Stock e-learning online class
Kerala has issued guidelines for online classes in the state after complaints from parents. Picture for illustrative purpose. Image Credit: i stock

Thiruvananthapuram: School students in Kerala, harried by day-long online classes, have found a saviour in the Kerala State Commission for Protection of Child Rights, which has ordered classes to be limited to a maximum of two hours a day, and to give proper breaks in between class sessions.

The Commission has directed schools that follow the Central Board of Secondary Education and Indian Council for Secondary Education syllabi in the state to regulate timings of online classes and end the practice of engaging continuous sessions.

Three key guidelines

In a note to the concerned schools, the Commission issued three key guidelines: That there should be no continuous classes, give students breaks of 10-15 minutes between sessions, and not to hold online classes for more than two hours a day.

The guidelines were issued following a complaint made to the Commission by the parent of two school-going children aged 10 and 13 studying at the St Mary’s Residential School in Thiruvalla that online classes were going on from 9am to 5.30pm.

Burdened with work

The parent’s petition pointed out that after class hours students had to use their mobile phones for up to 10 hours for practicing for cultural programmes and other activities. This, he pointed out, led to psychological issues and adversely affected vision. He also complained that students found it tough to cope with regular assignments, projects and tests in addition to the classes.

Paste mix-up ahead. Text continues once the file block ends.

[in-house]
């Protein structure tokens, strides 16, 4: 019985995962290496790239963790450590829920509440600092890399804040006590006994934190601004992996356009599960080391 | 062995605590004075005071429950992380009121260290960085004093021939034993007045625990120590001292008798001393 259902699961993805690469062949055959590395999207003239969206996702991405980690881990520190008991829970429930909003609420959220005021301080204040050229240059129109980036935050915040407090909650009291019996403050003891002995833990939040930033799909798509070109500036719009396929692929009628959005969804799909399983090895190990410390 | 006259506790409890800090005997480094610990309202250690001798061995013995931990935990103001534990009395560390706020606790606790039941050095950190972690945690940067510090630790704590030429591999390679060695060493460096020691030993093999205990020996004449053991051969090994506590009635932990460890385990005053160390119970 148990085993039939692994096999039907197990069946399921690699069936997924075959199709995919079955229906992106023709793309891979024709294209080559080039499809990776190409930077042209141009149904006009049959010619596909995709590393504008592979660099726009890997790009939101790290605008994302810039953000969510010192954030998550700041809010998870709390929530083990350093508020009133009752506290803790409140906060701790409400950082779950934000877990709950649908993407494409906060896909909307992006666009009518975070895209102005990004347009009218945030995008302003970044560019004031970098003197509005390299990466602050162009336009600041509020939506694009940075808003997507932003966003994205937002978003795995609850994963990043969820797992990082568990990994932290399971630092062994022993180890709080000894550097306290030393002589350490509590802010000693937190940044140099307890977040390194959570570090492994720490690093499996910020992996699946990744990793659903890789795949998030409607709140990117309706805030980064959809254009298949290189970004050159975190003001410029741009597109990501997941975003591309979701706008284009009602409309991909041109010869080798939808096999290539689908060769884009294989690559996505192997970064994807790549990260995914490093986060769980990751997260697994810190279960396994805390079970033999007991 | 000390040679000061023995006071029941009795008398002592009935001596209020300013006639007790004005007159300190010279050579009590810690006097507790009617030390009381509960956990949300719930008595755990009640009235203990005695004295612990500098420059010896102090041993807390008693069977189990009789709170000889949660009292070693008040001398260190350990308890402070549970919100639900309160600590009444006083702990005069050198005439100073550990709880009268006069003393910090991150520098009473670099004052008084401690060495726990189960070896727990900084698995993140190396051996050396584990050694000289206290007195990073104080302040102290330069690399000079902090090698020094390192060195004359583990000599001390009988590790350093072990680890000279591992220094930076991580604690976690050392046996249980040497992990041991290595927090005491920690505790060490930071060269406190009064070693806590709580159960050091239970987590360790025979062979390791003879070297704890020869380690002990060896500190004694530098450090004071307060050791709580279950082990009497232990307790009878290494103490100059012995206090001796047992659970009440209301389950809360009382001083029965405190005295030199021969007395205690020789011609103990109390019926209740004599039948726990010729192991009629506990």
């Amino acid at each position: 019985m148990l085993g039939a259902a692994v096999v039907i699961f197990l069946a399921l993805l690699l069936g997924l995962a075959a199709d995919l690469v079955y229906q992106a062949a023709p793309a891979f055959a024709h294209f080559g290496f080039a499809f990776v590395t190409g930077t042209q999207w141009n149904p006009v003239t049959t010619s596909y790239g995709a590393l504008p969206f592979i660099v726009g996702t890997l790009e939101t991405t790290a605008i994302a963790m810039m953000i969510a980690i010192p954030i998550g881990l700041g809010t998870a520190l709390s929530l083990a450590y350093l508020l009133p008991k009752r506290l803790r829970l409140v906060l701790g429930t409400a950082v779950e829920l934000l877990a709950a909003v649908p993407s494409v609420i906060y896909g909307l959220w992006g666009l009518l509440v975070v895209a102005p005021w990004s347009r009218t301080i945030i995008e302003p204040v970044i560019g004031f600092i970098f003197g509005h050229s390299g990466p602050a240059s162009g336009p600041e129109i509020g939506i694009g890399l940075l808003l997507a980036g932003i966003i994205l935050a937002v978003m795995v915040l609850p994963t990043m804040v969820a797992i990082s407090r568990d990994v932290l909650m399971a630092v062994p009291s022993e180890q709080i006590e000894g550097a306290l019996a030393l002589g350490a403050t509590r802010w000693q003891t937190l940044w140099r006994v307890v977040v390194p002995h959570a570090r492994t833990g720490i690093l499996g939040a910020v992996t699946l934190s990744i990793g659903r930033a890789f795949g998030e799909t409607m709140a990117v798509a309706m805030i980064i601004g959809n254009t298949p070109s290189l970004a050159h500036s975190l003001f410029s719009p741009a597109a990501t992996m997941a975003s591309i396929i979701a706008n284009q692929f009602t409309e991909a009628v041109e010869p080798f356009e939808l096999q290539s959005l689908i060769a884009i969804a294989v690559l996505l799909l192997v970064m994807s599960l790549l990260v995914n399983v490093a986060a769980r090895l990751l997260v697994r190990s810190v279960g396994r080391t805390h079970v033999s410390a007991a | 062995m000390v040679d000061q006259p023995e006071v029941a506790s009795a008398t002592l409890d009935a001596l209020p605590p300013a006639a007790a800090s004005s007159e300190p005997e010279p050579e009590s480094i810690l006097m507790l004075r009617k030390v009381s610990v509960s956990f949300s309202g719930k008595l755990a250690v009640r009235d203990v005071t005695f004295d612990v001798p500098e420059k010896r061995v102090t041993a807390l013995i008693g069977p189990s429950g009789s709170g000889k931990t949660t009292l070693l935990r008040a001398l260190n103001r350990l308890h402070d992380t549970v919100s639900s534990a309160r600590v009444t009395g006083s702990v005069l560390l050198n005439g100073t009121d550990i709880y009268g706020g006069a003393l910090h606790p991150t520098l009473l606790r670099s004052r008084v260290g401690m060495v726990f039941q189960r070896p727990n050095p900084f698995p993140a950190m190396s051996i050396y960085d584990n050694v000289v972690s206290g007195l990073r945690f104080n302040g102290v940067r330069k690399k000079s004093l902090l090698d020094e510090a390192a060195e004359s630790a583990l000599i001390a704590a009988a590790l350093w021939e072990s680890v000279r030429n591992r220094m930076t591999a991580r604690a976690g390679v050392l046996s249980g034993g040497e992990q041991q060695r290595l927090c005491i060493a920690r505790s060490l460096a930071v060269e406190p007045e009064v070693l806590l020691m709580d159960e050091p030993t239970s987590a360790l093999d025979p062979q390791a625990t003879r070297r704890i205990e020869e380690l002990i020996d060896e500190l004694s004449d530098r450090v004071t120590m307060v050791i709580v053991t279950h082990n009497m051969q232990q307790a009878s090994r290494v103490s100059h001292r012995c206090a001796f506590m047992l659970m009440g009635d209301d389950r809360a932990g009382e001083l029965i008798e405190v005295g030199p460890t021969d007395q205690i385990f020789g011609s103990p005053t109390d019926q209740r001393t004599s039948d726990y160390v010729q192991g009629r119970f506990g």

The Commission directed principals of all CBSE, ICSE, Jawahar Navodaya and Kendriya Vidyalaya institutions to provide the monthly time tables of their classes to the respective district collectors and deputy directors of education.

Tech issues

Students also face technology-related issues for online sessions. Maria Peter, a Class 8 student in Kottayam told Gulf News: “There are frequent disruptions because of connectivity issues. When the teacher asks me a question and the internet is disrupted, she may even think that I deliberately cut the link because I didn’t know the answer.”

She says she and her two siblings attend classes using their parents’ phones and when calls come on those phones, it is an irritant for both the children and parents.

Worrying teenage suicides

The stress on Kerala teenagers is also reflected in the worryingly high number of teenage suicides in the state.

A recent study conducted by Disha, an NGO, showed that at least 140 teenagers in the 13-18 age-group had committed suicide in Kerala between January and June this year. Following the report, the State Human Rights Commission directed the Social Justice Department to examine the effectiveness of its suicide prevention measures.

According to Disha’s study, the chief reasons for the suicides were family disputes, troubled love affairs, failure in examinations, and desire for gadgets. Thiruvananthapuram and Malappuram with 22 and 20 suicides respectively, led the teenage suicide chart.

Significantly, these suicides have happened despite the state having a tele-counselling initiative for teenagers called ‘Chiri’ (laughter) and a health department programme called ‘Ottakalla Oppamundu’ (You are not alone, we are with you).